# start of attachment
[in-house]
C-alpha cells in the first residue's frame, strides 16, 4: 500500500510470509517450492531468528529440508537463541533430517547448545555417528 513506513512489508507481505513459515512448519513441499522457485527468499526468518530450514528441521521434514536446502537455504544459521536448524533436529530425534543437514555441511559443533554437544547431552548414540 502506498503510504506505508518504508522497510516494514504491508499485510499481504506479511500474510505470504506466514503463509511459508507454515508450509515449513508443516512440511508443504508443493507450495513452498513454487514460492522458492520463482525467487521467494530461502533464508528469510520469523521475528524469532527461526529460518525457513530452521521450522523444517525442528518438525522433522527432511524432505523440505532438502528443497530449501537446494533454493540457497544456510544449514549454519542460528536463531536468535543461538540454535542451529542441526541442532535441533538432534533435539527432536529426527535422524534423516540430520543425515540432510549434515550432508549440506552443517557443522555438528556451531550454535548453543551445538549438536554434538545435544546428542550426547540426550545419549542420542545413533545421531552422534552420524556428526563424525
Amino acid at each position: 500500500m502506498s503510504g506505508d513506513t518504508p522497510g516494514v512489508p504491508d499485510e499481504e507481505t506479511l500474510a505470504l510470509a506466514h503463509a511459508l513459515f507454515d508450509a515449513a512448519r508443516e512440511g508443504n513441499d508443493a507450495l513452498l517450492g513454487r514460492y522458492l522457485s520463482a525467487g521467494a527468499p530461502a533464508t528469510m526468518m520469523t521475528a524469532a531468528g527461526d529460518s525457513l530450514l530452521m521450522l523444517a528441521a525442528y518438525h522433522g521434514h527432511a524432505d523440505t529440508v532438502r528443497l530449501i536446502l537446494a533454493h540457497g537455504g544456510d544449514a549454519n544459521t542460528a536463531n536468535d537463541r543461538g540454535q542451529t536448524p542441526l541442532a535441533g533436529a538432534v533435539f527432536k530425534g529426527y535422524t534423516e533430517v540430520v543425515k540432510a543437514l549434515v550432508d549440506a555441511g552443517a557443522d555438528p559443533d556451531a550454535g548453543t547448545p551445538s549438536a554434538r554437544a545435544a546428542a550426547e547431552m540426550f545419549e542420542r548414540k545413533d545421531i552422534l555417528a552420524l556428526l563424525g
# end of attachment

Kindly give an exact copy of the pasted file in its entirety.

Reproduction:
[in-house]
C-alpha cells in the first residue's frame, strides 16, 4: 500500500510470509517450492531468528529440508537463541533430517547448545555417528 513506513512489508507481505513459515512448519513441499522457485527468499526468518530450514528441521521434514536446502537455504544459521536448524533436529530425534543437514555441511559443533554437544547431552548414540 502506498503510504506505508518504508522497510516494514504491508499485510499481504506479511500474510505470504506466514503463509511459508507454515508450509515449513508443516512440511508443504508443493507450495513452498513454487514460492522458492520463482525467487521467494530461502533464508528469510520469523521475528524469532527461526529460518525457513530452521521450522523444517525442528518438525522433522527432511524432505523440505532438502528443497530449501537446494533454493540457497544456510544449514549454519542460528536463531536468535543461538540454535542451529542441526541442532535441533538432534533435539527432536529426527535422524534423516540430520543425515540432510549434515550432508549440506552443517557443522555438528556451531550454535548453543551445538549438536554434538545435544546428542550426547540426550545419549542420542545413533545421531552422534552420524556428526563424525
Amino acid at each position: 500500500m502506498s503510504g506505508d513506513t518504508p522497510g516494514v512489508p504491508d499485510e499481504e507481505t506479511l500474510a505470504l510470509a506466514h503463509a511459508l513459515f507454515d508450509a515449513a512448519r508443516e512440511g508443504n513441499d508443493a507450495l513452498l517450492g513454487r514460492y522458492l522457485s520463482a525467487g521467494a527468499p530461502a533464508t528469510m526468518m520469523t521475528a524469532a531468528g527461526d529460518s525457513l530450514l530452521m521450522l523444517a528441521a525442528y518438525h522433522g521434514h527432511a524432505d523440505t529440508v532438502r528443497l530449501i536446502l537446494a533454493h540457497g537455504g544456510d544449514a549454519n544459521t542460528a536463531n536468535d537463541r543461538g540454535q542451529t536448524p542441526l541442532a535441533g533436529a538432534v533435539f527432536k530425534g529426527y535422524t534423516e533430517v540430520v543425515k540432510a543437514l549434515v550432508d549440506a555441511g552443517a557443522d555438528p559443533d556451531a550454535g548453543t547448545p551445538s549438536a554434538r554437544a545435544a546428542a550426547e547431552m540426550f545419549e542420542r548414540k545413533d545421531i552422534l555417528a552420524l556428526l563424525g